• Eliza Strickland

    Grant H :

    As I understand it, Monsanto believes it has the option of a lawsuit because the EU’s approval of the crop was supposed to be legally binding.

    And there’s another complication. According to the NY Times, the U.S., Canada, and Argentina “won a lawsuit at the World Trade Organization in 2006 obliging the European Union to ease remaining bans on the import and cultivation of genetically modified products.” That may have something to do with Monsanto’s threat of legal action.

  • Tom A

    Frankenfoods should be banned. We have no idea what the ultimate long term effects of these may be. Nature provides all we really need, we just need to be smarter and more efficient about how we produce it. On top of that plants are life and you legally aren’t supposed to patent life. Monsanto is a company that has a history of abusing nature and disregarding the consequences. The ‘additives’ they’ve put in animal feed have been linked to all sorts of nasty conditions…yet they still are allowed to operate..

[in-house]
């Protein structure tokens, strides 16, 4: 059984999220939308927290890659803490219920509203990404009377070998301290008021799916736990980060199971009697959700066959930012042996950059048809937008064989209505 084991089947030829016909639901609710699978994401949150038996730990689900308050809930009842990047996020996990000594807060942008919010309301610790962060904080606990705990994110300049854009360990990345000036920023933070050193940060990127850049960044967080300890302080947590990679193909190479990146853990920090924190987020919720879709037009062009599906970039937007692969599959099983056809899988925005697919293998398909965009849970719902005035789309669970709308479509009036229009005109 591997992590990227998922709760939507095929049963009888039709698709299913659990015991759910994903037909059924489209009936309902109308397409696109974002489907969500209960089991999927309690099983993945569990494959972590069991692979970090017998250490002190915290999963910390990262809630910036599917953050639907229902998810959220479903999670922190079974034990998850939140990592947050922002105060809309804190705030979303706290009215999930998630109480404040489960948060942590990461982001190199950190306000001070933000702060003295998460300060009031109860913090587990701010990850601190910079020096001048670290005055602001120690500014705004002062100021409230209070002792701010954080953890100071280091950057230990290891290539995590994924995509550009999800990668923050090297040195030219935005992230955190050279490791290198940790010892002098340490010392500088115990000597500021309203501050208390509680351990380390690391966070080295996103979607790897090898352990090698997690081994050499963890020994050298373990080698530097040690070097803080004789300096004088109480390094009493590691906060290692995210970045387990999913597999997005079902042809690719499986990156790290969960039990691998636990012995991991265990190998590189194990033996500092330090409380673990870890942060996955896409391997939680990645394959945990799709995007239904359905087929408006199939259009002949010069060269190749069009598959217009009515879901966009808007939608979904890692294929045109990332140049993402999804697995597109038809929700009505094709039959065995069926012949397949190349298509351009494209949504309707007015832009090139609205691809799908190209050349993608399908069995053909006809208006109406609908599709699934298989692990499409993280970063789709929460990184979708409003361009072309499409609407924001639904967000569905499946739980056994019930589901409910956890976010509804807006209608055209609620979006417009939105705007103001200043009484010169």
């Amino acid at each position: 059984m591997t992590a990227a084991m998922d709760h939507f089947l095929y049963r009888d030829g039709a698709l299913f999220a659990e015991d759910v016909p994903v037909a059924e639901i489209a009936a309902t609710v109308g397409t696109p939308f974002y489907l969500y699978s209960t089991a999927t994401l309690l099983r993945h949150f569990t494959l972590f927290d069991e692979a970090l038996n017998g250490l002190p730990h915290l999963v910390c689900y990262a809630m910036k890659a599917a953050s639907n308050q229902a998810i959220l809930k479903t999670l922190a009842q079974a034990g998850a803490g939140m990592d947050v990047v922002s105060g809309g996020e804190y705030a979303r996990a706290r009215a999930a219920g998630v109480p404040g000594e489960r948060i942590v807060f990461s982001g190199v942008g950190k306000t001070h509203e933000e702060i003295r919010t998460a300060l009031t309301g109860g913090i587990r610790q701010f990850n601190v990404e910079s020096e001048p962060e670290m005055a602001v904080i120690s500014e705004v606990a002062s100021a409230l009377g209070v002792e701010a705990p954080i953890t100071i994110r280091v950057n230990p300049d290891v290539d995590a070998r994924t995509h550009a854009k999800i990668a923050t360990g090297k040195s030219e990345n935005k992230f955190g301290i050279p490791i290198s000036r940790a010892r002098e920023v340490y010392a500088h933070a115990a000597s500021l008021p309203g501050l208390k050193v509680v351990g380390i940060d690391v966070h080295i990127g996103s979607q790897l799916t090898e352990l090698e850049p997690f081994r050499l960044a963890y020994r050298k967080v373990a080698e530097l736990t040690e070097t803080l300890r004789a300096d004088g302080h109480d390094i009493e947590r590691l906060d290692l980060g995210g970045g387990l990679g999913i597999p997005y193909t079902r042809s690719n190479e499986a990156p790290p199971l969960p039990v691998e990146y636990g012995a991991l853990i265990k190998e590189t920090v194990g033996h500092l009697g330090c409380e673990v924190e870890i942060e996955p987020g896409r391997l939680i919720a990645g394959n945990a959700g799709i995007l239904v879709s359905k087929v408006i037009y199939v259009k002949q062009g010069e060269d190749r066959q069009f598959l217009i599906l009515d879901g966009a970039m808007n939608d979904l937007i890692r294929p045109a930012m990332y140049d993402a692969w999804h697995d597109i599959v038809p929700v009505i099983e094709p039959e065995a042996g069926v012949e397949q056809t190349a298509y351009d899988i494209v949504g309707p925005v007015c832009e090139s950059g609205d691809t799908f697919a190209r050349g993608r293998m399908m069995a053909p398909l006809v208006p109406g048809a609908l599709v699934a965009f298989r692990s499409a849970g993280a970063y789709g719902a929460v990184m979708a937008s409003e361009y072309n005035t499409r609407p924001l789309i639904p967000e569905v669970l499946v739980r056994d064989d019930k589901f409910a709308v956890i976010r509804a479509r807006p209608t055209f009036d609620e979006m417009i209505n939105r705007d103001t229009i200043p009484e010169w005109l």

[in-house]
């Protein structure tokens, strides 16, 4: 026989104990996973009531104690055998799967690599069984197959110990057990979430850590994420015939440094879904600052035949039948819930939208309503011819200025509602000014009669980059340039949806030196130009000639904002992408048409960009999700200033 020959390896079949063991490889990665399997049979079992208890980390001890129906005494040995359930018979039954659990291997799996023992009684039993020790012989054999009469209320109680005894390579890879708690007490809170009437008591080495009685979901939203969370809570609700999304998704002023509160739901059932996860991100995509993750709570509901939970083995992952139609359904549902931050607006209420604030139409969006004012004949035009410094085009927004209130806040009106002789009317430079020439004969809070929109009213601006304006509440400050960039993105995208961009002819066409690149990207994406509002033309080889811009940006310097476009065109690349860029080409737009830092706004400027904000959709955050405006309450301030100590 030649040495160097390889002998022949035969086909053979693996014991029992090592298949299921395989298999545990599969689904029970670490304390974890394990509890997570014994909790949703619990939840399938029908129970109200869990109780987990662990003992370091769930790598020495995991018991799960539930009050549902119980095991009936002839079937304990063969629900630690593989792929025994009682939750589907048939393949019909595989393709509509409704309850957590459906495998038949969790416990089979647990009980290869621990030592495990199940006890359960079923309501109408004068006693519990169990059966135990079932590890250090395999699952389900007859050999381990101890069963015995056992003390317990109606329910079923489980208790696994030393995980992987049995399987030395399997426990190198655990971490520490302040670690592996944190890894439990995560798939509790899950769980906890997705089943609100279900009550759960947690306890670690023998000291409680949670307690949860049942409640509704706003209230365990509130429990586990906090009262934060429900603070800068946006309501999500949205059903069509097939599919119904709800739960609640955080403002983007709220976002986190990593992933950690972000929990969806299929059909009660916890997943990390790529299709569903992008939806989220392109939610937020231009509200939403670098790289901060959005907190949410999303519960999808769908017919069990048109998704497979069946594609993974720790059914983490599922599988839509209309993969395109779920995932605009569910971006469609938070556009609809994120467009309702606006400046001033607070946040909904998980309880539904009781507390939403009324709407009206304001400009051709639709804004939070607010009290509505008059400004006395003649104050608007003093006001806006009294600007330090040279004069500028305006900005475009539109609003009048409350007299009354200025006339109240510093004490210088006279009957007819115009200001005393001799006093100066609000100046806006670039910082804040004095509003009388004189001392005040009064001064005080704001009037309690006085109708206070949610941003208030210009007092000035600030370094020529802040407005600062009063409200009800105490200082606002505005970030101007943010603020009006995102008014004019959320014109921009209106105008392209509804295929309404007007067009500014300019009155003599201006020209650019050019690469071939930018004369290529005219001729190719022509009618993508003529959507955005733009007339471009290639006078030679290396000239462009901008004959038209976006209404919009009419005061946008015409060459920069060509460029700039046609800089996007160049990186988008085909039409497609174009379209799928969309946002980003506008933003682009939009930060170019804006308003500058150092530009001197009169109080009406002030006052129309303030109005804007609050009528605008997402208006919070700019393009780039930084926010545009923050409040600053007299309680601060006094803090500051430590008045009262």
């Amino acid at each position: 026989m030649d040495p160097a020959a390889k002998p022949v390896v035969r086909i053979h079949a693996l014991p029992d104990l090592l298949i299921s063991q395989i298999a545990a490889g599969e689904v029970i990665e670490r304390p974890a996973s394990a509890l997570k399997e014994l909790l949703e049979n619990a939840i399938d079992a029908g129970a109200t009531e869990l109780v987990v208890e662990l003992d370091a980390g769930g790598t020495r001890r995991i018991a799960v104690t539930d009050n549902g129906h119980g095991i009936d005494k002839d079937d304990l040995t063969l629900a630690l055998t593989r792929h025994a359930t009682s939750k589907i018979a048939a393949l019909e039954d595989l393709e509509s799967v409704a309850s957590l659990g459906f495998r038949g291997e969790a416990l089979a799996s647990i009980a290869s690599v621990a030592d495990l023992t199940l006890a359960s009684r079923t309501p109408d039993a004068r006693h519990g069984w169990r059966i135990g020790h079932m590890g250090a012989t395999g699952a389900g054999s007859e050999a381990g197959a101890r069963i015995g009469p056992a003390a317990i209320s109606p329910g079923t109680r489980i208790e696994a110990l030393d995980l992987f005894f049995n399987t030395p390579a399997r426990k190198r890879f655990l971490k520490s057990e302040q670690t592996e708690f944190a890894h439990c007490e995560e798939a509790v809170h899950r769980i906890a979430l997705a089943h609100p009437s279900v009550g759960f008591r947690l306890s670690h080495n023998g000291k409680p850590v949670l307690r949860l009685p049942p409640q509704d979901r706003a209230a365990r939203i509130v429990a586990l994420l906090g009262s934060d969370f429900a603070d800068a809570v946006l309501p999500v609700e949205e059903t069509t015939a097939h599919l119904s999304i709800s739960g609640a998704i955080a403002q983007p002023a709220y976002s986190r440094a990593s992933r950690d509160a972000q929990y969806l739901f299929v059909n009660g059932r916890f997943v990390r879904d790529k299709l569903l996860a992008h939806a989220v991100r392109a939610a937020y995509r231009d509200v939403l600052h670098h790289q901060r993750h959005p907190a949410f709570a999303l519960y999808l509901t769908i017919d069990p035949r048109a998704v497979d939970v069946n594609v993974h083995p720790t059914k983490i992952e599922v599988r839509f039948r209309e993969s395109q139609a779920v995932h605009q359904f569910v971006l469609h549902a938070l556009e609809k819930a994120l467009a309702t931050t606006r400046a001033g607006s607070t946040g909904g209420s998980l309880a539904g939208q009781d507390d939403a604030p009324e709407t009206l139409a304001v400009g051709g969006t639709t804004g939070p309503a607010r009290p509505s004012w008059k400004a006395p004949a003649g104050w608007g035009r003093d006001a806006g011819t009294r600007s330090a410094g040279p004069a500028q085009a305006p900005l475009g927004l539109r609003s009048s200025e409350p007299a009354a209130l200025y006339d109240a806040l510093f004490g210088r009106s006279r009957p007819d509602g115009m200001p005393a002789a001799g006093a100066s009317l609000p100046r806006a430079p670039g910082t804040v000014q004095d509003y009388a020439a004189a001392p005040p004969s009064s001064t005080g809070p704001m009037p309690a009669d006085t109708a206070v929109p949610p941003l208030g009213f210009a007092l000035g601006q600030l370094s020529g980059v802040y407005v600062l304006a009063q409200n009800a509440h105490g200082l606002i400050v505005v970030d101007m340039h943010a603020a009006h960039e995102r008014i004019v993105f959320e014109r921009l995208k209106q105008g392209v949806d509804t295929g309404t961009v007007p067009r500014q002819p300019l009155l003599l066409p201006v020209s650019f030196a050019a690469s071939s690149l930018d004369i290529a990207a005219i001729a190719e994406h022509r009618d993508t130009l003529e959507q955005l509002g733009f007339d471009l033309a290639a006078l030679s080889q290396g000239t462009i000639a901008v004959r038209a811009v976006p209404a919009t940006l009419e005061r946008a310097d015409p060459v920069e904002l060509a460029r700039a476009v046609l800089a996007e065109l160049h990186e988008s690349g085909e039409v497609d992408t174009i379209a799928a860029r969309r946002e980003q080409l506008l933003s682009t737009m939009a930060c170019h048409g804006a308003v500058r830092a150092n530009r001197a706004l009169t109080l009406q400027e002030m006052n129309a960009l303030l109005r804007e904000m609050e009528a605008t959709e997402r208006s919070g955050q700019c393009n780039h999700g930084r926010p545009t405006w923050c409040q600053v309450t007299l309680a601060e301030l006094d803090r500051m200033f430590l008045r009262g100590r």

• John Cassady

    If their decision is about resisting this corporate patent then I say way to go.

  • Tobias Oberstein

    Let me add some aspects from a German perspective (that is, what I belive a vast majority of Germans feel):

    * this has nothing to do with Monsanto being a US company or opposing free trade … opposition in Germany would be the same (or likely even stronger) if it would be about a German company

    * patenting life is absurd and wrong and shows how broken the patent system / practice is, even in Europe. forcing farmers into the hands of a monopolist, denying them to produce their own seeds is criminal.

    * in a democracy, the power is with the people, not with globalized, trans-national corp. – we have to get them back down to earth .. economy/capitalism has to work _for_ the people, not as to an end in itself.

    * the risks of GM are “non-linear” and the pros are totally unclear. unless you are a Monsanto investor, the risk-reward ratio does not justify a rational pro decision

    * GM food has to be clearly marked as such, then the consumer has the choice – in Germany this will likely result in the product being just not bought.